1:5-8 If any of you is deficient in wisdom, let him ask it from God, who gives generously to all men and never casts up the gift, and it will be given to him. Let him ask in faith, with no doubts in his mind; for he who oscillates between doubts is like a surge of the sea, wind-driven and blown hither and thither. Let not that man think that he will receive anything from the Lord, a man with a divided mind, inconstant in all his ways.
There is a close connection between this passage and what has gone before. James has just told his readers that, if they use all the testing experiences of life in the right way, they will emerge from them with that unswerving constancy which is the basis of all the virtues. But immediately the question arises, "Where can I find the wisdom and the understanding to use these testing experiences in the right way?" James' answer is, "If a man feels that he has not the wisdom to use aright the experiences of this life--and no man in himself possesses that wisdom--let him ask it from God."
One thing stands out. For James, the Christian teacher with the Jewish background, wisdom is a practical thing. It is not philosophic speculation and intellectual knowledge; it is concerned with the business of living. The Stoics defined wisdom as "knowledge of things human and divine." But Ropes defines this Christian wisdom as "the supreme and divine quality of the soul whereby man knows and practises righteousness." Hort defines it as "that endowment of heart and mind which is needed for the right conduct of life." In the Christian wisdom there is, of course, knowledge of the deep things of God; but it is essentially practical; it is such knowledge turned into action in the decisions and personal relationships of everyday life. When a man asks God for that wisdom, he must remember two things.
(i) He must remember how God gives. He gives generously and never casts up the gift. "All Wisdom," said Jesus the son of Sirach, "cometh from the Lord and is with him for ever" ( Sirach 1:1 ). But the Jewish wise men were well aware how the best gift in the world could be spoiled by the manner of the giving. They have much to say about how the fool gives. "My son, blemish not thy good deeds, neither use uncomfortable words when thou givest anything...Lo, is not a word better than a gift? But both are with a gracious man. A fool will upbraid churlishly, and a gift of the envious consumeth the eyes" (i.e., "brings tears") ( Sirach 18:15-18 ). "The gift of a fool shall do thee no good when thou hast it; neither yet of the envious for his necessity; for he looketh to receive many things for one. He giveth little, and upbraideth much; he openeth his mouth like a crier; today he lendeth, and tomorrow will he ask it again; such an one is to be hated of God and man" ( Sirach 20:14-15 ). The same writer warns against "upbraiding speeches before friends" ( Sirach 41:22 ). There is a kind of giver who gives only with a view to getting more than he gives; who gives only to gratify his vanity and his sense of power by putting the recipient under an obligation which he will never be allowed to forget; who gives and then continuously casts up the gift that he has given. But God gives with generosity. Philemon, the Greek poet, called God "the lover of gifts," not in the sense of loving to receive gifts, but in the sense of loving to give them. Nor does God cast up his gifts; he gives with all the splendour of his love, because it is his nature to give.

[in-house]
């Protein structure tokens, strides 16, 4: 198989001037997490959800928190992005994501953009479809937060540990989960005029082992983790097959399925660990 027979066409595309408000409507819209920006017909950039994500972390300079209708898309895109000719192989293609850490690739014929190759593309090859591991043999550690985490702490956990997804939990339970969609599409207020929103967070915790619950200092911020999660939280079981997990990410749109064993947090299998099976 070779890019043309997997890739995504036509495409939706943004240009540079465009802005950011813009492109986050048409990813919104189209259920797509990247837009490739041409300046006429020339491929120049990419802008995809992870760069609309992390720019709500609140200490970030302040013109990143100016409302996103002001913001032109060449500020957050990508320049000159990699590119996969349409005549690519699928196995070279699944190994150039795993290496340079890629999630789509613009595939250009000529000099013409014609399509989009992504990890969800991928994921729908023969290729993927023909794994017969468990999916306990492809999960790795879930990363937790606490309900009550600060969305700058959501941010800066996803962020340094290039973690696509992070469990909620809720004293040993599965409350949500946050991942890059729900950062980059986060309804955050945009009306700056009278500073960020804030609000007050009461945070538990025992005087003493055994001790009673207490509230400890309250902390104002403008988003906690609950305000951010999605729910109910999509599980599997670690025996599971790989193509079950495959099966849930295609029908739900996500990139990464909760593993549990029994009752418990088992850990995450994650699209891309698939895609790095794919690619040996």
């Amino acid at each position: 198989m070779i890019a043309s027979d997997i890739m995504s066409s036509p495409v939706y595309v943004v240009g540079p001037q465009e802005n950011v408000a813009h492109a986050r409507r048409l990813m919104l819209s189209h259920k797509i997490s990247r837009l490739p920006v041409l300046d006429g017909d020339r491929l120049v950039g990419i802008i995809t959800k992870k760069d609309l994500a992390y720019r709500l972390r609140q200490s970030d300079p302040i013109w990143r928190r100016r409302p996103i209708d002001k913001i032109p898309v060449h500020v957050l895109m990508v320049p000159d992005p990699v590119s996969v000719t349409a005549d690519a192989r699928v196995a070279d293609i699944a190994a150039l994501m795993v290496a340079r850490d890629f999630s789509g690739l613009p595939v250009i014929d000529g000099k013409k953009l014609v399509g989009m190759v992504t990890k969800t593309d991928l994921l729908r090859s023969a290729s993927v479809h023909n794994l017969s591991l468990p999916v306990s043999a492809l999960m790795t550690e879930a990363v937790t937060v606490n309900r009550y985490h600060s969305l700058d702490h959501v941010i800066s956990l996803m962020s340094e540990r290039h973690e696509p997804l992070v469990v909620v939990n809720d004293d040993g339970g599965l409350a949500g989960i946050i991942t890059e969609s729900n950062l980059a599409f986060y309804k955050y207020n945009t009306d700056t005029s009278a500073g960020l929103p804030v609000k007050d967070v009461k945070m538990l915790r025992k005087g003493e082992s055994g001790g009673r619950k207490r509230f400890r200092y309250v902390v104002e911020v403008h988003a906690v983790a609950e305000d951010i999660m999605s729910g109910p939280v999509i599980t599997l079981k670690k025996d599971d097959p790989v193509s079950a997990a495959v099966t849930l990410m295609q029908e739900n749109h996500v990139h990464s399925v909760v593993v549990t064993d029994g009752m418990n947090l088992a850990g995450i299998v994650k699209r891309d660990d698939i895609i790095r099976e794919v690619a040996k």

(ii) We must remember how the asker must ask. He must ask without doubts. He must be sure of both the power and the desire of God to give. If he asks in doubt, his mind is like the broken water of the sea, driven hither and thither by any chance wind. Mayor says that he is like a cork carried by the waves, now near the shore, now far away. Such a man is unstable in his ways. Hort suggests that the picture is of a man who is drunk, staggering from side to side on the road and getting nowhere. James says vividly that such a man is dipsuchos ( Greek #1374 ), which literally means a man with two souls, or two minds, inside him. One believes, the other disbelieves; and the man is a walking civil war in which trust and distrust of God wage a continual battle against each other.
If we are to use aright the experiences of life to beget a sterling character, we must ask wisdom from God. And when we ask, we must remember the absolute generosity of God and see to it that we ask believing that we shall receive what God knows it is good and right for us to have.